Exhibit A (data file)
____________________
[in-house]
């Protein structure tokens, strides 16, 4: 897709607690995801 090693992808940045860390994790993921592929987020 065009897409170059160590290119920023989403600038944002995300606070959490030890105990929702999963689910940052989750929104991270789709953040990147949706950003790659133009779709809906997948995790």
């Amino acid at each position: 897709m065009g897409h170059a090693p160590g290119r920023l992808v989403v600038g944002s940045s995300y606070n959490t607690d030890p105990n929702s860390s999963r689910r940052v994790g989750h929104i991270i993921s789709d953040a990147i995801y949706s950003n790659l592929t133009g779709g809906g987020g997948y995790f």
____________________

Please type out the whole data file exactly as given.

[in-house]
């Protein structure tokens, strides 16, 4: 897709607690995801 090693992808940045860390994790993921592929987020 065009897409170059160590290119920023989403600038944002995300606070959490030890105990929702999963689910940052989750929104991270789709953040990147949706950003790659133009779709809906997948995790």
């Amino acid at each position: 897709m065009g897409h170059a090693p160590g290119r920023l992808v989403v600038g944002s940045s995300y606070n959490t607690d030890p105990n929702s860390s999963r689910r940052v994790g989750h929104i991270i993921s789709d953040a990147i995801y949706s950003n790659l592929t133009g779709g809906g987020g997948y995790f």